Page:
By on June 7, 2013

When there was labor unrest in South Africa, the UAW was quick to spend union dues for a long trip to the scenic South African locale, ostensibly to show  their solidarity with South African union brothers who, coincidentally, fought against Mercedes and Volkswagen. Back home, the UAW pulled a whole packet of race cards. It headlines, a bit strenuously: “South Africans have more rights than workers in Mississippi.”

It would have been more a propos if the UAW would have flown to South Korea to show solidarity with workers  who are about to go on strike against GM, the company, ooops, that is partially owned by the UAW.

“General Motors Corp has told its South Korean labor union it has no plans to produce the next-generation Aveo small car at its key Asian base for the time being, prompting the union to threaten strike action,” Reuters writes today.

Workers were told by Sergio Rocha, head of GM Korea, that the new Aveo/Sonic will be made  in China and the United States, and that South Korea could possibly produce the model two years after its launch.

GM and its South Korean unions are in wage talks, and GM has made many not so subtle hints  that it might reduce its South Korean presence if workers don’t fall in line. Instead, the Korean unions now threaten strike:

“Should there be no change in the company’s stance, the labor union will be able to launch strike action – our biggest legal weapon.”

The acrimonious, and often militant labor disputes in South Korea  are being steadfastly ignored by the UAW. In the last month, the UAW’s website  did not mention “Korea” once, if Google is to be believed. It’s easy to show solidarity with “our brothers and sisters in South Africa.” It seems to come a bit harder when the union brothers and sisters threaten strike against a company you partially own.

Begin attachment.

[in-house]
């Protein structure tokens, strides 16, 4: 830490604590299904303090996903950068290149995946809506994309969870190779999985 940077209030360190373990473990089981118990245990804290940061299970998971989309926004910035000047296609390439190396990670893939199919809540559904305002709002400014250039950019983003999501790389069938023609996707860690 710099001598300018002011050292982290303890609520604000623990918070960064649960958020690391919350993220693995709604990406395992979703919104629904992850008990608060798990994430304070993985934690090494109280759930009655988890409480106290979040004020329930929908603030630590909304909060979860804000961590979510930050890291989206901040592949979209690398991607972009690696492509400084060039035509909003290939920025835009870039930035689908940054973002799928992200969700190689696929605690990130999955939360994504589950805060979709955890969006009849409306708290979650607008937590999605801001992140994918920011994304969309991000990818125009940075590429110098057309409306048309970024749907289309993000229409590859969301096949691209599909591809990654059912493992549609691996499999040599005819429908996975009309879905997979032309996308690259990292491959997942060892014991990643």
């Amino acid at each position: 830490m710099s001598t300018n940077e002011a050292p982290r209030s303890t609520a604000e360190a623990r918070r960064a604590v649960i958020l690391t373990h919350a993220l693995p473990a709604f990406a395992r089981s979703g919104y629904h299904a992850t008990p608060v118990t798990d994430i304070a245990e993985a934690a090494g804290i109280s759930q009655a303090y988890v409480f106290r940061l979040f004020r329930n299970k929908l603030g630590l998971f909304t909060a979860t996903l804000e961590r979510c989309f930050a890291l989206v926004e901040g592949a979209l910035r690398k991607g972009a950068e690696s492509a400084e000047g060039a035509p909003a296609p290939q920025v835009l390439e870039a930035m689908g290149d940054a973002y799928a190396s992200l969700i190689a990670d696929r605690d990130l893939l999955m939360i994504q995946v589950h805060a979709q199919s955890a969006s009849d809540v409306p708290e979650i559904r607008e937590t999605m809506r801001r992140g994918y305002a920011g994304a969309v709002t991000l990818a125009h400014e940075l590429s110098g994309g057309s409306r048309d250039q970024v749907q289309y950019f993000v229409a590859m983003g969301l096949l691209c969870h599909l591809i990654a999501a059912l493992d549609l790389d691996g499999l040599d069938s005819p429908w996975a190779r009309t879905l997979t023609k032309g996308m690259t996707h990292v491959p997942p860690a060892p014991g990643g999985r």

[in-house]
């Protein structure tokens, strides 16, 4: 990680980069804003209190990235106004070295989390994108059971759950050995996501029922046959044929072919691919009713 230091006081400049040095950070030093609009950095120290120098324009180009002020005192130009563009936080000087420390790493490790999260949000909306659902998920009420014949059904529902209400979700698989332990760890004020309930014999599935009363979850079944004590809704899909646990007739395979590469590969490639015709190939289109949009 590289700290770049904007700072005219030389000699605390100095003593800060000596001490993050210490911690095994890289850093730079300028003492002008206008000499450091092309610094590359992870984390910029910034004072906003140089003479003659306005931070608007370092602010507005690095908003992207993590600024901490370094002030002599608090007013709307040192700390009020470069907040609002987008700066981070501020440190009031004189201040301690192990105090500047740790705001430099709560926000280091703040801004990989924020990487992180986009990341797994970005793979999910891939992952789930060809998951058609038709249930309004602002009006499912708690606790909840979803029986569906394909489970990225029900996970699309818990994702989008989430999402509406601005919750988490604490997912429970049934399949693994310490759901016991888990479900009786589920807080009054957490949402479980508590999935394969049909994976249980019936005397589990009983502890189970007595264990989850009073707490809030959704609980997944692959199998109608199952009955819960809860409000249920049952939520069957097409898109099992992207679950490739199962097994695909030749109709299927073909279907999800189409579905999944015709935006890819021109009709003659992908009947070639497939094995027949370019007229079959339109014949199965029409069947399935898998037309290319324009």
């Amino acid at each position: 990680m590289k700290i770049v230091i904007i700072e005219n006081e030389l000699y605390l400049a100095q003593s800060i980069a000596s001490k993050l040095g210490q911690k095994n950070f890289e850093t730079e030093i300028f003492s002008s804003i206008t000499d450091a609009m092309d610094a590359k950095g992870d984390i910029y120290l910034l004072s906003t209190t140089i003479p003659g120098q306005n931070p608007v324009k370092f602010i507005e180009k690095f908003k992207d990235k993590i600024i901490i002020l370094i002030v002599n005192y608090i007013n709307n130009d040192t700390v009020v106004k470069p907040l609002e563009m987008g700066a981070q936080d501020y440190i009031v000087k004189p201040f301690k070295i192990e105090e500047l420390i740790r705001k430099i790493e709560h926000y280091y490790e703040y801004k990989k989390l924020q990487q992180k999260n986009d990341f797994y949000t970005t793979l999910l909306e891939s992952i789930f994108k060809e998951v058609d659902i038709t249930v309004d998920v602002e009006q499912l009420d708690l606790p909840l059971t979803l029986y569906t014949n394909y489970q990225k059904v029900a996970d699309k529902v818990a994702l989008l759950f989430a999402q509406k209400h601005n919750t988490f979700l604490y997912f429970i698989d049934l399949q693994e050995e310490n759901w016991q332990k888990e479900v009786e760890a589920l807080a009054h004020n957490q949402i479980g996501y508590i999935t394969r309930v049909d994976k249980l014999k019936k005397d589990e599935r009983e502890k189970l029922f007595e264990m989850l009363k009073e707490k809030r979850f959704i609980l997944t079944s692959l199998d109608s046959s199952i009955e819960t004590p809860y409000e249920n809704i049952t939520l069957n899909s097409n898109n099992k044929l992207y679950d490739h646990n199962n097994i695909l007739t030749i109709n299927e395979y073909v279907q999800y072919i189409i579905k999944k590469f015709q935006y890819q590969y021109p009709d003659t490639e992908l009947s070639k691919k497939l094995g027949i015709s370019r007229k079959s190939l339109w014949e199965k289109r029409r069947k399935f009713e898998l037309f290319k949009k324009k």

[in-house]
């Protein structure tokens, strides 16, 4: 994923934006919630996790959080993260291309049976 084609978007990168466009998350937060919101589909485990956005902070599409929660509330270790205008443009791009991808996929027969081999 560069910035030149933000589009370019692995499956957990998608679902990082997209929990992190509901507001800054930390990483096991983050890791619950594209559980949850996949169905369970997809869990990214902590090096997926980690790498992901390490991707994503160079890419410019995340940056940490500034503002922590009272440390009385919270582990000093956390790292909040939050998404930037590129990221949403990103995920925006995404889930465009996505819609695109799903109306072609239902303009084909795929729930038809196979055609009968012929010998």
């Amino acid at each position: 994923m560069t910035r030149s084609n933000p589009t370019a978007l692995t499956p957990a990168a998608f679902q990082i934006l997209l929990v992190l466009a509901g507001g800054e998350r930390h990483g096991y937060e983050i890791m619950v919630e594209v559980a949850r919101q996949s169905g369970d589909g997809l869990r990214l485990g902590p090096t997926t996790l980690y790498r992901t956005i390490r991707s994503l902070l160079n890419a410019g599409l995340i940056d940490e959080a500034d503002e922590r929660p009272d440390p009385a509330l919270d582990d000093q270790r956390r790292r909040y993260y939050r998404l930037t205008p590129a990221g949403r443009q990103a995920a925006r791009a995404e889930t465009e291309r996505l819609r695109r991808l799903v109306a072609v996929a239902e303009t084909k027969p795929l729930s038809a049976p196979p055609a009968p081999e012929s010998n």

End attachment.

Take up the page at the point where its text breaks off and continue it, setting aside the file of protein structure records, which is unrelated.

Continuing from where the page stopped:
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5 Comments on “Selective Solidarity: Ignored By UAW Bosses On A Jaunt To South Africa, Korean Union Threatens Strike Against GM...”


  • avatar
    Summicron

    Nice try.

  • avatar
    rnc

    Has nothing to do with UAW owneship of GM, GM owns GM S.A., just as much as GM owns Daewoo, the only difference is that korean manufacturing represents a real threat to the UAW in terms of location of manufacturing (Korea vs. US), while South Africa does not present that threat in any way shape or form. What the UAW is “smart”, they would love a strike in Korea and even better if the militants burn the factories down.

    In fact wouldn’t be surprised if they are activily engaging in rumor/fear mongering (of course not via official channels) hoping to make the situation worse.

    • 0 avatar
      Lorenzo

      It might just be the “acrimonious, and often militant labor disputes…” that Korean unions engage in that’s the turn-off for UAW. The Koreans are doing what what was done here in the 1930s, but the UAW is a kinder, gentler union now.

  • avatar
    CarnotCycle

    Its fitting the UAW’s best spokesman (apparently) is a washed-up actor; Danny Glover, really? And the UAW complains about Mississippi, but Soweto Township is far more like, uh, Detroit.

    I’ll take Mississippi.

  • avatar
    joseseispaq

    The UAW didn’t spend “union dues”. They have an investment fund to use for political and organizing purposes. This piece is just anti-union and anti-UAW propaganda.


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